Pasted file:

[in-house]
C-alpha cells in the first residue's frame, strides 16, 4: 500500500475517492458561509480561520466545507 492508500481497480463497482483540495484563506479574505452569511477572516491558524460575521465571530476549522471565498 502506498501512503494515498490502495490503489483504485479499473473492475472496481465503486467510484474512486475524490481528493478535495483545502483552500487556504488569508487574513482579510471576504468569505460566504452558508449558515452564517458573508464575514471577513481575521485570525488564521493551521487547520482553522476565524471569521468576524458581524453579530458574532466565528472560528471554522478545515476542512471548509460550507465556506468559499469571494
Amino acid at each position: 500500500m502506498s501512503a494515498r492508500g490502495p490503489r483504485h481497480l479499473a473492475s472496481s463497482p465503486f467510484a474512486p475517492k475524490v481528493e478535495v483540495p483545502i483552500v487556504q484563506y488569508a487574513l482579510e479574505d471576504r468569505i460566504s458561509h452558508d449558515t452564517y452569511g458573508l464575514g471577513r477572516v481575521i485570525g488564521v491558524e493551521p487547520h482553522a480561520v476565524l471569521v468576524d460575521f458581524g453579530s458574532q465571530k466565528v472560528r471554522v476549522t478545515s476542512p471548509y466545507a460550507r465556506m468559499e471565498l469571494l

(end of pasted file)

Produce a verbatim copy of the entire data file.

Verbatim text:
[in-house]
C-alpha cells in the first residue's frame, strides 16, 4: 500500500475517492458561509480561520466545507 492508500481497480463497482483540495484563506479574505452569511477572516491558524460575521465571530476549522471565498 502506498501512503494515498490502495490503489483504485479499473473492475472496481465503486467510484474512486475524490481528493478535495483545502483552500487556504488569508487574513482579510471576504468569505460566504452558508449558515452564517458573508464575514471577513481575521485570525488564521493551521487547520482553522476565524471569521468576524458581524453579530458574532466565528472560528471554522478545515476542512471548509460550507465556506468559499469571494
Amino acid at each position: 500500500m502506498s501512503a494515498r492508500g490502495p490503489r483504485h481497480l479499473a473492475s472496481s463497482p465503486f467510484a474512486p475517492k475524490v481528493e478535495v483540495p483545502i483552500v487556504q484563506y488569508a487574513l482579510e479574505d471576504r468569505i460566504s458561509h452558508d449558515t452564517y452569511g458573508l464575514g471577513r477572516v481575521i485570525g488564521v491558524e493551521p487547520h482553522a480561520v476565524l471569521v468576524d460575521f458581524g453579530s458574532q465571530k466565528v472560528r471554522v476549522t478545515s476542512p471548509y466545507a460550507r465556506m468559499e471565498l469571494l